News Analysis

Why RBI wants to move away from base rate, MCLR

Radhika Merwin BL Research Bureau | Updated on January 08, 2018 Published on October 04, 2017

Each bank deciding its own benchmark lending rate has impeded transmission

Banks have almost always been unable to pass on the RBI’s rate action in its entirety. Lending rates have always moved with a lag and by smaller proportions in relation to policy rates.

In an attempt to fix these issues, the regulator has been revamping the interest rate structure time and again. In its latest attempt, the RBI had shifted from the base rate to the MCLR regime.

But MCLR yet again failed to deliver to expectations. What gives?

The core issue

The crux of the problem, under both base rate and MCLR, lies in the fact that each bank decides its benchmark rates — against which lending rates are benchmarked — based on its costs and profitability. Hence, banks’ rate actions cannot follow a harmonised pattern.

Under the base rate regime, banks were free to set their base rates using either the average or marginal cost of funds method. With most banks following the former, bulk of their deposits were unaffected by rate changes. This limited the cut in lending rates by banks.

The RBI sought to remove this hurdle through MCLR,under which banks have to calculate their cost of funds based on the latest rates offered on deposits or borrowings.

This ensured that changes in deposit rates immediately reflected on banks’ cost of funds. Hence, purely on math, banks have been forced to cut MCLR at a faster pace than base rate.

So far so good. But the MCLR structure created a new set of issues — legacy and varying reset periods (for lending rates).

Key issues

Old borrowers, who took loans prior to April 2016, continue to be charged interest on loans pegged to the base rate. While banks have cut MCLR sharply they have only tinkered with base rate over the past year.

Even if one had taken a loan under the MCLR framework, reduction in MCLR month on month has not benefited all borrowers. This is because , lending rates are reset only at intervals corresponding to the tenure of the MCLR.

External benchmark

By moving to an external benchmark, the RBI is looking to iron out some of these issues. As the rate will be market linked, policy rate changes will get reflected faster, leading to better transmission.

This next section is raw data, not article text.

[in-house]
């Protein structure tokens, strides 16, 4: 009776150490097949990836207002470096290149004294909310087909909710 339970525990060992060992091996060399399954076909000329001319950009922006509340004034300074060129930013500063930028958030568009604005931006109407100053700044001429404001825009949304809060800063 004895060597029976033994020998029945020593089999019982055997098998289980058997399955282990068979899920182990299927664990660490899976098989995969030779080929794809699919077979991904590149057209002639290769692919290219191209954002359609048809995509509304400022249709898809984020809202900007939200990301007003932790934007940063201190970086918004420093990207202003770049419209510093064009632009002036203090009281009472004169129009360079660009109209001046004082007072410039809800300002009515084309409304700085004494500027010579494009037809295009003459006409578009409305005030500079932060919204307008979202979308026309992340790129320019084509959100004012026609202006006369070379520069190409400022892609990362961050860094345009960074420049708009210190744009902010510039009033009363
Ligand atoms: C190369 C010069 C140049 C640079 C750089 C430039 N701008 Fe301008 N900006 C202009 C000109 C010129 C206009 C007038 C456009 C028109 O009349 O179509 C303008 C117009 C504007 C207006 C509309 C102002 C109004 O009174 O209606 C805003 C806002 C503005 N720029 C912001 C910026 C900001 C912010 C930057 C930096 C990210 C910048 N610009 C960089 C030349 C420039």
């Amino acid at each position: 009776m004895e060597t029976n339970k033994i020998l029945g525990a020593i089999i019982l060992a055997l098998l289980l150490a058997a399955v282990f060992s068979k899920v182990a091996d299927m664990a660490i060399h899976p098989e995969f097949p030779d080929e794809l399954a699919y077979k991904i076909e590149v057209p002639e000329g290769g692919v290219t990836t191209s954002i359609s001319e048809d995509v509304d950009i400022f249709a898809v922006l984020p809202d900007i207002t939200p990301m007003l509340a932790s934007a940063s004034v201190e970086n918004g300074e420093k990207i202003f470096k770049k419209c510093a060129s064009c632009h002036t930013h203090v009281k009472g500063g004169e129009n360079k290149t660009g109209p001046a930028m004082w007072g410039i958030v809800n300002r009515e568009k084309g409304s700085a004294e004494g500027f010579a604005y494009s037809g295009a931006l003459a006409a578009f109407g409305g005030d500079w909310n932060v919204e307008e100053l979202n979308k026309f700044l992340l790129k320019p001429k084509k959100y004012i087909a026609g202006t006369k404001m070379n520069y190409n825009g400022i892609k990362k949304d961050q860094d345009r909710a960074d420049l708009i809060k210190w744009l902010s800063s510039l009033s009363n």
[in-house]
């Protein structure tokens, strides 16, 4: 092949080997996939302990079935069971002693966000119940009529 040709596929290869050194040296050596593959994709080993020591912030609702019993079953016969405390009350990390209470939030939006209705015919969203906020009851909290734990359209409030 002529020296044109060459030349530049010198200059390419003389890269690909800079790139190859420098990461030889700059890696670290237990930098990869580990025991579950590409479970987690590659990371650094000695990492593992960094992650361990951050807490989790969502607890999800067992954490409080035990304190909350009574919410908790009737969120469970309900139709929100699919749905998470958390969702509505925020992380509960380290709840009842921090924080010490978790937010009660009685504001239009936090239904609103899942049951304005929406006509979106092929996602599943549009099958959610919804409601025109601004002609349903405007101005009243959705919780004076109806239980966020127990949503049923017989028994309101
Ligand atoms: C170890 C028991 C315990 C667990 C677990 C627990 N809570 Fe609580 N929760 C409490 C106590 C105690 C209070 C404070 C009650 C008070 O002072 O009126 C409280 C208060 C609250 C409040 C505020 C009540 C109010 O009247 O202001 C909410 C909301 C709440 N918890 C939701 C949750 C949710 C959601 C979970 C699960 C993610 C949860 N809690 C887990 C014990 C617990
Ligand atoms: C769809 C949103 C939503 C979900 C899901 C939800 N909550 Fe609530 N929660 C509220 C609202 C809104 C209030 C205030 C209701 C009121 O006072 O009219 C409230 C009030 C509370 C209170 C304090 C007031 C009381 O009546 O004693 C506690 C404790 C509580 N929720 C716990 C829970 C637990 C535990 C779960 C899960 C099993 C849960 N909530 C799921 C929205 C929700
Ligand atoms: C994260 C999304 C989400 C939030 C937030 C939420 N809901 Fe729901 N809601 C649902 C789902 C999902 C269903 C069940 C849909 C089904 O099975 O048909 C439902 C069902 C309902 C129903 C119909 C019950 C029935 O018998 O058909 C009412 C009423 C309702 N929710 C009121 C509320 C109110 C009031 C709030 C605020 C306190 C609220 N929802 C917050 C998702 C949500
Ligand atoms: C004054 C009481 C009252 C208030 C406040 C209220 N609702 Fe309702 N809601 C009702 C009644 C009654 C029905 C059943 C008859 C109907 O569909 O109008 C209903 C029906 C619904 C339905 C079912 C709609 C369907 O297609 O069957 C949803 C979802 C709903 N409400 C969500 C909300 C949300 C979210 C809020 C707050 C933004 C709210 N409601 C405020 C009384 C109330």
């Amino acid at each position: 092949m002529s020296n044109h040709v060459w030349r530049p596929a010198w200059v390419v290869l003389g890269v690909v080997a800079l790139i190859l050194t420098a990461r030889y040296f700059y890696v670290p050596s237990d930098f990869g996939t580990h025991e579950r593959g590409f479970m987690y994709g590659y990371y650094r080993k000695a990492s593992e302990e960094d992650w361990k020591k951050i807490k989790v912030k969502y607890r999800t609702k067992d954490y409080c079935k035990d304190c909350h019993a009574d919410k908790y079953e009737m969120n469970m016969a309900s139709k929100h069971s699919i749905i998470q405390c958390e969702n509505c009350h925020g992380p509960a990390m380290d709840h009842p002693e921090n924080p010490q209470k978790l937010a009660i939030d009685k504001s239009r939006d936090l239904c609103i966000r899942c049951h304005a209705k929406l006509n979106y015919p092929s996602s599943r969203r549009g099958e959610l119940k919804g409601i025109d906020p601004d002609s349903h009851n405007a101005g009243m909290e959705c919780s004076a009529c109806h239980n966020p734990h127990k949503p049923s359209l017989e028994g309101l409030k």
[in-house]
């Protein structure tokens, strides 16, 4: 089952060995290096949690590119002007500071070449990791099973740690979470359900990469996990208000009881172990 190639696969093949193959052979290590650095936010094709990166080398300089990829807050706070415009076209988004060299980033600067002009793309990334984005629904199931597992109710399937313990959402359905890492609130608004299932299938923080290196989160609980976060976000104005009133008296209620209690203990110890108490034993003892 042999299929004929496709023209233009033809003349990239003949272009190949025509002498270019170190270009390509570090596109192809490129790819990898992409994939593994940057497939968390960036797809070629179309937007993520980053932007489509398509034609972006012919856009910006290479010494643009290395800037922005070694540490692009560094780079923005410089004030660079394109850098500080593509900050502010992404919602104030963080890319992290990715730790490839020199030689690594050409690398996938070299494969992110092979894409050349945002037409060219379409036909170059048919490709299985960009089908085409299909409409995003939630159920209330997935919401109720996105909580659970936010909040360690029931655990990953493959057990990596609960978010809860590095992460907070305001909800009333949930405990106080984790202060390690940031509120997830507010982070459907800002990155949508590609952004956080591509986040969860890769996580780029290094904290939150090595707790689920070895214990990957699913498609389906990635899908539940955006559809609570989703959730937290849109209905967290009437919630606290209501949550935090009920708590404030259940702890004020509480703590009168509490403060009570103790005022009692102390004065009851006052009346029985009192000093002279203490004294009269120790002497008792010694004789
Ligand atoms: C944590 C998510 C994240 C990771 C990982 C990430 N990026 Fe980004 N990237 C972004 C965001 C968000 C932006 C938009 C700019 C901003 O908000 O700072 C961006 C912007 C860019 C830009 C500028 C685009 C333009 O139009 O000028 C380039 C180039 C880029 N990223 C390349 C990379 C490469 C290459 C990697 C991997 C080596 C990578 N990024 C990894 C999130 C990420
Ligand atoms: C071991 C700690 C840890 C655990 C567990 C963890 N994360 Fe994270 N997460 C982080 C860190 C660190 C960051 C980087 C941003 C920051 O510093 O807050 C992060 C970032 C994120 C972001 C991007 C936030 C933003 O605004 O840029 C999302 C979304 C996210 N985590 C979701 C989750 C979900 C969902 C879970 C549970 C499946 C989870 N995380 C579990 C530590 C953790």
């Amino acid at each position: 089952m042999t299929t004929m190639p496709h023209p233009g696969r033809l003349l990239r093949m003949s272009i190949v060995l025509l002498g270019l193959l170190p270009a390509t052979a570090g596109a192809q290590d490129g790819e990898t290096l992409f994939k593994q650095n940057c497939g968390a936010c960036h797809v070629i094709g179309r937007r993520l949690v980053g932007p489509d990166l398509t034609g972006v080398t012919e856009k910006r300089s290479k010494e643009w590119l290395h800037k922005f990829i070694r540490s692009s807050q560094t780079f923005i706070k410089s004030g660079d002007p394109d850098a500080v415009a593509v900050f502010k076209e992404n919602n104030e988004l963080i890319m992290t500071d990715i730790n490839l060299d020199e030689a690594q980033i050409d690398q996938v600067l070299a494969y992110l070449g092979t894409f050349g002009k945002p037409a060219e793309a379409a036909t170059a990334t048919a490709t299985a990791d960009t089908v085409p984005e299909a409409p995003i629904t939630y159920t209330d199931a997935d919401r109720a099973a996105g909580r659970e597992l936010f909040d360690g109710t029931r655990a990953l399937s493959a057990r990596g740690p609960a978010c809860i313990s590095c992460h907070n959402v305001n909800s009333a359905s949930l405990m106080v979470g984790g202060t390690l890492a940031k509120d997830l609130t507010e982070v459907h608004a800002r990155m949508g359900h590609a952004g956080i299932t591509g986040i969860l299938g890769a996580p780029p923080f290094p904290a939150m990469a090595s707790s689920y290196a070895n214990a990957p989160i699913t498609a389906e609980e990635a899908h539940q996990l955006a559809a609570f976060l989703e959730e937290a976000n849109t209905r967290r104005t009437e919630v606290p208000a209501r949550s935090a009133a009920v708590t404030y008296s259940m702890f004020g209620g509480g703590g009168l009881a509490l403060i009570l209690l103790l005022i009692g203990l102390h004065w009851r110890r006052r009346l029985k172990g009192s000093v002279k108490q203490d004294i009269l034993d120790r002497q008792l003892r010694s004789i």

The key structural issue with earlier systems was that since banks source only a minuscule portion of their funds (1 per cent) from the repo window and rely significantly on longer term deposits, only about 50-60 per cent of banks’ funding gets re-priced. Hence a cut in repo rate does not immediately reduce their costs.

While moving to an external benchmark is expected to benefit borrowers in a falling rate cycle, the faster pace of transmission could pinch in a rising rate scenario.

Tough task for banks

Faster reset of loan rates (every quarter as indicated by the RBI) would mean that banks will have to create a portfolio of deposits and loans with a balanced mix across tenors such that the overall asset-liability gaps are managed well not only to reduce liquidity mismatches but also to mitigate earnings volatility.

One way could be to take short-term deposits. So, in a falling interest rate scenario, a bank’s deposits can get re-priced quickly and it can manage its loans getting re-priced quickly. But in such a scenario, the bank could run a liquidity gap.

The other way would be to develop floating rate deposits. The problem is that the best time to market such deposits will be in a rising rate scenario because customers will be more open to it. Till then, banks will have to make do with volatility on earnings.

One way to gauge the impact on earnings on account of holding assets and liabilities across different maturities or re-pricing dates is to look at the interest rate risk in the banking book, as disclosed under the Basel requirement by Indian banks.

For instance, for every 100 bps fall in interest rates, SBI’s earnings (net interest income) will fall by ₹4,663 crore. In general, interest rate risk to net interest income for Indian private and public sector banks have varied from about 2 per cent to 9 per cent.

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Published on October 04, 2017
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